Latest Updates:
Page Index Toggle Pages: [1] 2 
Topic Tools
Hot Topic (More than 10 Replies) Exciting QID lines (Read 8302 times)
Klick
God Member
*****
Offline



Posts: 528
Joined: 01/31/03
Re: Exciting QID lines
Reply #18 - 10/09/06 at 18:51:09
Post Tools
I just noticed that Carsten Hansen has written a really tiny review of the Cox-book at chesscafe. He likes the book: http://www.chesscafe.com/hansen/hansen.htm
  

There just isn't enough televised chess - DAVID LETTERMAN
Back to top
 
IP Logged
 
Klick
God Member
*****
Offline



Posts: 528
Joined: 01/31/03
Re: Exciting QID lines
Reply #17 - 10/09/06 at 18:25:27
Post Tools
Eric.. the Nimzo/QID must be the best responses to queen-pawn openings, so don't consider dropping them because of some d-pawn deviation! It is true that e6 on the second move takes away some options for black when facing for instance the London or Colle, but these systems for white are hardly critical and it should not come as a surprise that black has good ways to counter them even after 2...e6!

I have the Cox-book and I think it is good, so if you are worried about the deviations against NID/QID you should consider getting that one.

I am happy to discuss these lines in another thread if someone decides to make one.


Going back to the QID: I mentioned the line 1.d4 Nf6 2.c4 e6 3.Nf3 b6 4.a3 Bb7 5.Nc3 g6 earlier. After 6.Qc2 (trying to force through e4) Bxf3 is an important line.






Having had a closer look at the Yrjola/Tella book it seems to "recommend" (according to evaluations) 1.d4 Nf6 2.c4 e6 3.Nf3 b6 4.a3 Ba6 5.Qc2 Bb7 6.Nc3 c5 7.e4 (d5 is unsound) cxd 8.Nxd Nc6 9.Nxc6 Bxc6



  

There just isn't enough televised chess - DAVID LETTERMAN
Back to top
 
IP Logged
 
Willempie
God Member
*****
Offline


I love ChessPublishing
.com!

Posts: 4312
Location: Holland
Joined: 01/07/05
Re: Exciting QID lines
Reply #16 - 10/09/06 at 09:17:24
Post Tools
I havent got around buying it yet, but there is a book dealing with d4 deviations by Cox. Iirc it deals with all these lines from a nimzo-QID player's perspective.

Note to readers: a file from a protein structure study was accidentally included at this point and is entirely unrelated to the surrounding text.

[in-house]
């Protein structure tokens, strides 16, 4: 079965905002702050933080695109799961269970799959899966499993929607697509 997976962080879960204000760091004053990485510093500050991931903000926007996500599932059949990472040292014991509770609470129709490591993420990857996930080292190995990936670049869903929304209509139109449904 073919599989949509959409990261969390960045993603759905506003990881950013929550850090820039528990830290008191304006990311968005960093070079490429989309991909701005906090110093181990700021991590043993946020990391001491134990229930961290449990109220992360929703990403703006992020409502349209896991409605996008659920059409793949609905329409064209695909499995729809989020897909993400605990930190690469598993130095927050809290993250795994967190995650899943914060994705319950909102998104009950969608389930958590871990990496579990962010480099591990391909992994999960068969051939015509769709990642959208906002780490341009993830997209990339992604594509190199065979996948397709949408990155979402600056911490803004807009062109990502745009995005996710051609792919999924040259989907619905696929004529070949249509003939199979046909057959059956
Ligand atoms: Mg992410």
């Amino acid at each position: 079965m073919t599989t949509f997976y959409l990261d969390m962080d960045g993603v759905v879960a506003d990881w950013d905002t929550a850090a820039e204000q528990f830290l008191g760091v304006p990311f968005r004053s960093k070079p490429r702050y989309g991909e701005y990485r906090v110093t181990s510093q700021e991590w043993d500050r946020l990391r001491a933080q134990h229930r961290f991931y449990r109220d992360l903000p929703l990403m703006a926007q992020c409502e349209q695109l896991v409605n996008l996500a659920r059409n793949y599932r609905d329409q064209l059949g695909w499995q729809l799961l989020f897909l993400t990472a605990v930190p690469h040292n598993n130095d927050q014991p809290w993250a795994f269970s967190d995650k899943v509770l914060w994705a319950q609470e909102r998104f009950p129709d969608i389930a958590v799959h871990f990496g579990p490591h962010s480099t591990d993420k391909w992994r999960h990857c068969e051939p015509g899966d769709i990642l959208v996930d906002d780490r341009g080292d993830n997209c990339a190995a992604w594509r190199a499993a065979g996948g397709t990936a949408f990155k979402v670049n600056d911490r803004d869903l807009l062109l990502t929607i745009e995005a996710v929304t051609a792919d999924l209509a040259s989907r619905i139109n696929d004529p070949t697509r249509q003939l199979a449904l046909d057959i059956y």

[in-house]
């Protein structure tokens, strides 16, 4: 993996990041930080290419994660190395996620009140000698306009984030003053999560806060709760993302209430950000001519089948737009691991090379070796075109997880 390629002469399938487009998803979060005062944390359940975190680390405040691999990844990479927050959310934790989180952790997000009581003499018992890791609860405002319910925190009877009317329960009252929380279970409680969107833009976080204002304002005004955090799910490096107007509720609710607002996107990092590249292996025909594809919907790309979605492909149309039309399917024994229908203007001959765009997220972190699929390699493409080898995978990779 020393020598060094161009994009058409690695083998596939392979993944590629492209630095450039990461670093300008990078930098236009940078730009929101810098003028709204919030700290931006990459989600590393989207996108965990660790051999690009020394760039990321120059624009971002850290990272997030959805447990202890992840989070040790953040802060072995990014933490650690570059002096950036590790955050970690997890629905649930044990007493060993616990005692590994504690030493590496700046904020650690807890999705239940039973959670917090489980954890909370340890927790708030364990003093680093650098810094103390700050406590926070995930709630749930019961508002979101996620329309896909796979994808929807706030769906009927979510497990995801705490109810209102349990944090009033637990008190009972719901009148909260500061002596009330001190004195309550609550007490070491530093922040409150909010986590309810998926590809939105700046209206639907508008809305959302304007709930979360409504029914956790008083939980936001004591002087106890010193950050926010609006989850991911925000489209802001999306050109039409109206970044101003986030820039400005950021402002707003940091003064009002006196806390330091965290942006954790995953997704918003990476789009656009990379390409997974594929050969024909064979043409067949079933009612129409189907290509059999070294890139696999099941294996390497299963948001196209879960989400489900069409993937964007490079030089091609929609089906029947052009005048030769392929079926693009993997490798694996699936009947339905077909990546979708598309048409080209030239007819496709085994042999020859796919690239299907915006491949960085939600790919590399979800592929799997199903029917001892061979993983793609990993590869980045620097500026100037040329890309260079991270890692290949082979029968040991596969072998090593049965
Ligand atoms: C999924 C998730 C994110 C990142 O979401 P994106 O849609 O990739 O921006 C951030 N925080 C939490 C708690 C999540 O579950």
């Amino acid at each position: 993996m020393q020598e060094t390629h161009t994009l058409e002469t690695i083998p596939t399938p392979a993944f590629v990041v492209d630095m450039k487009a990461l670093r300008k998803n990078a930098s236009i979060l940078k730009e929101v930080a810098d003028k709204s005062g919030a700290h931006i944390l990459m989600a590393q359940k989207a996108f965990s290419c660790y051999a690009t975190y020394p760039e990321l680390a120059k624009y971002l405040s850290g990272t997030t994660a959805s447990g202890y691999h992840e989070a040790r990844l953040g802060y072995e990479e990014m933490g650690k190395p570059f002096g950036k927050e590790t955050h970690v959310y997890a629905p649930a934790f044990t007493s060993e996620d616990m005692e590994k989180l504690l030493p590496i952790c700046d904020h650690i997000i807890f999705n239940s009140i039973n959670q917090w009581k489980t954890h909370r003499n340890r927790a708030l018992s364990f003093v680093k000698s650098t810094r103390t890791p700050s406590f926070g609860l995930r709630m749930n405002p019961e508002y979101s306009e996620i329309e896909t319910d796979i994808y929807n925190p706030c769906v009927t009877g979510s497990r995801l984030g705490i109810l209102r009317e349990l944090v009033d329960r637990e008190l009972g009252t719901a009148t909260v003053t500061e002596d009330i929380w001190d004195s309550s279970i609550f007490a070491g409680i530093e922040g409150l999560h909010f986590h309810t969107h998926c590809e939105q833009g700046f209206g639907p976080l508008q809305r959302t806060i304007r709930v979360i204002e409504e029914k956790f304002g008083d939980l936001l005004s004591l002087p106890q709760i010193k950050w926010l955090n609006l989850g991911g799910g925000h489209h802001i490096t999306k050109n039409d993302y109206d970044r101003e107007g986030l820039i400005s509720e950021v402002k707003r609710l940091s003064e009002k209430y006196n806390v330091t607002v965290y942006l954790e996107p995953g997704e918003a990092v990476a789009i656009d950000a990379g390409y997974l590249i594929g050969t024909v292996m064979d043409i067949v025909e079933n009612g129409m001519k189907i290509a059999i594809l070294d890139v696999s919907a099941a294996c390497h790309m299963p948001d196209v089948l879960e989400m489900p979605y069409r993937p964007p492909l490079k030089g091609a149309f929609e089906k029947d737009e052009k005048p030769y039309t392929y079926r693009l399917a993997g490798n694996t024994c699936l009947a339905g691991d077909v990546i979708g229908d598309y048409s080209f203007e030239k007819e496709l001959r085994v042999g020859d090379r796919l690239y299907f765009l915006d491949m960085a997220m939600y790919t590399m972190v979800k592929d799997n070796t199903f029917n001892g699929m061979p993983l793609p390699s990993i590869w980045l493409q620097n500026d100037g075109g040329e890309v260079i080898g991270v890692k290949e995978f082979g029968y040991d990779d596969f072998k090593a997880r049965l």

Personally I am of the opinion that 1.d4 Nf6 2.Nf3 should be punished by 2..b5 (or on the 3rd move). It cant be bad against these "crap-systems" and it will certainly annoy all those chaps who try to trick you into other lines by delaying c4.
  

If nothing else works, a total pig-headed unwillingness to look facts in the face will see us through.
Back to top
 
IP Logged
 
ErictheRed
God Member
*****
Offline


USCF National Master

Posts: 2477
Location: USA
Joined: 10/02/05
Re: Exciting QID lines
Reply #15 - 10/08/06 at 20:56:49
Post Tools
Hi guys, as the starter of this thread I thought I should get back into it!  I've basically been pleased with my investigations of the QID so far (based on the Yrjola & Tella book), though I haven't started playing it yet.  My main concern at the moment may sould like a silly one, but...

I don't know how to play against all the various "crap" systems White can employ.  It seems to me that the QID/Nimzo move order is the worst when it comes to facing the London, Torre, Colle, etc.  Against some of these systems I'd like the option to play ...g6, and against others I'd rather not have played ...e6 yet.  For instance, against the London I'd like to play 1.d4 Nf6 2.Nf3 d5 3.Bf4 c5, but of course this isn't available in the QID move order.  More or less the same reasoning applies to the Colle.

I realize it sounds crazy to not play the Nimzo/QID because of how I'd have to meet the London/Colle/Torre/Tromp, etc., but...at my level in the U.S. I'd estimate that about half of my opponents play these systems after 1.d4.  This wouldn't be so bad in itself, but since almost all of the players are rated about 200 points below me, I often find myself (after 1.d4 Nf6 2.Nf3 e6 3.Bf4 or the like) struggling to win from a very equal position.  I know there's some saying about it being easier to win from an equal position than from an inferior one, but I always wish that I'd played the KID, Dutch, or even just something like 1.d4 Nf6 2.Nf3 d5 3.e3 c5.

« Last Edit: 10/09/06 at 15:41:03 by ErictheRed »  
Back to top
 
IP Logged
 
Willempie
God Member
*****
Offline


I love ChessPublishing
.com!

Posts: 4312
Location: Holland
Joined: 01/07/05
Re: Exciting QID lines
Reply #14 - 10/08/06 at 20:28:48
Post Tools
Klick wrote on 10/08/06 at 11:21:00:
In his review of Peter Wells' book "Chess explained: The queens indian", Jeremy Silman writes

Quote:
Though it's only 127 pages, this is the best book on the Klick0 that I've ever seen. Everyone will find the prodigious amounts of instructive prose to be extremely useful, while Peter Wells' coverage of all major lines is light but to the point.


I don't have the book, but it got a great review and from what I know Peter Wells generally produces quality work.

Full review: http://jeremysilman.com/book_reviews_js/js_Chess_Explained_Queens_Indian.html

I have the book and posted a short review in another thread here. Basically I say the same as Silman Wink
A major advantage of this book is that it covers all lines as far as I can tell plus it gives you more than enough info to play them. This has the advantage for me as a black player that I can understand all the lines first and then pick from them based on the info. With all the repertoire books you miss the first part. This should also be very useful to white players as I think it is a very common defense and it is better to see the various lines iso just being told to play say 4.a3 because "it is more active" or somesuch.